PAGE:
PRS Publications

Have this publication emailed to you.

Press-pulse interactions: Effects of warming, N-deposition, altered winter precipitation and fire on desert grassland community structure and dynamics

Collins, S. L., L. M. Ladwig, M. D. Petrie, S. K. Jones, J. M. Mulhouse, J. R. Thibault, ,W. T. Pockman. 2016.


Global environmental change is altering temperature, precipitation patterns, resource availability, and disturbance regimes. Theory predicts that ecological presses will interact with pulse events to alter ecosystem structure and function. In 2006, we established a long-term, multifactor global change experiment to determine the interactive effects of nighttime warming, increased atmospheric nitrogen (N) deposition, and increased winter precipitation on plant community structure and aboveground net primary production (ANPP) in a northern Chihuahuan Desert grassland. In 2009 a lightning-caused wildfire burned through the experiment. Here we report on the interactive effects of these global change drivers on pre- and post-fire grassland community structure and ANPP. Our nighttime warming treatment increased winter nighttime air temperatures by an average of 1.1 °C and summer nighttime air temperature by 1.5 °C. Soil N availability was 2.5 times higher in fertilized compared to control plots. Average soil volumetric water content (VWC) in winter was slightly but significantly higher (13.0% vs. 11.0%) in plots receiving added winter rain relative to controls, and VWC was slightly higher in warmed (14.5%) compared to control (13.5%) plots during the growing season even though surface soil temperatures were significantly higher in warmed plots. Despite these significant treatment effects, ANPP and plant community structure were highly resistant to these global change drivers prior to the fire. Burning reduced cover of the dominant grasses by more than 75%. Following the fire forb species richness and biomass increased significantly, particularly in warmed, fertilized plots that received additional winter precipitation. Thus, although unburned grassland showed little initial response to multiple ecological presses, our results demonstrate how a single pulse disturbance can interact with chronic alterations in resource availability to increase ecosystem sensitivity to multiple drivers of global environmental change.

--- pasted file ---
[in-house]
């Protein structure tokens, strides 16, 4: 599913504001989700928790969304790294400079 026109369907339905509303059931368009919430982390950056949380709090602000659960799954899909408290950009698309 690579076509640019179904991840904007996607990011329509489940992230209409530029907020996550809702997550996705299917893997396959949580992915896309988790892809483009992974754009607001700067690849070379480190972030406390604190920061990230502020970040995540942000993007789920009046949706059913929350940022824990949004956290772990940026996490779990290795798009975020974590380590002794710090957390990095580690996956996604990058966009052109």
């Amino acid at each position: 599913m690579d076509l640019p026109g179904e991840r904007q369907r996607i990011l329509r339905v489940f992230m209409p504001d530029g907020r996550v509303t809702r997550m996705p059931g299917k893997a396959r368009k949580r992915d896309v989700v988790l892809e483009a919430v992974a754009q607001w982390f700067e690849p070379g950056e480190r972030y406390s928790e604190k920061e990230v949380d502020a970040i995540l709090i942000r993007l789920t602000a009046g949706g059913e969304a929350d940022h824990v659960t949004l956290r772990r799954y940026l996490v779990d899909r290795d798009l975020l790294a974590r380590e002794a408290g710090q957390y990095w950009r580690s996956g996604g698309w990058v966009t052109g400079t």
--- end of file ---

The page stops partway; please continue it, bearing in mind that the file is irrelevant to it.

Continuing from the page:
Key Words

Aboveground net primary production Bouteloua eriopoda Bouteloua gracilis Desert grassland Fire Nighttime warming Nitrogen addition Soil moisture Species richness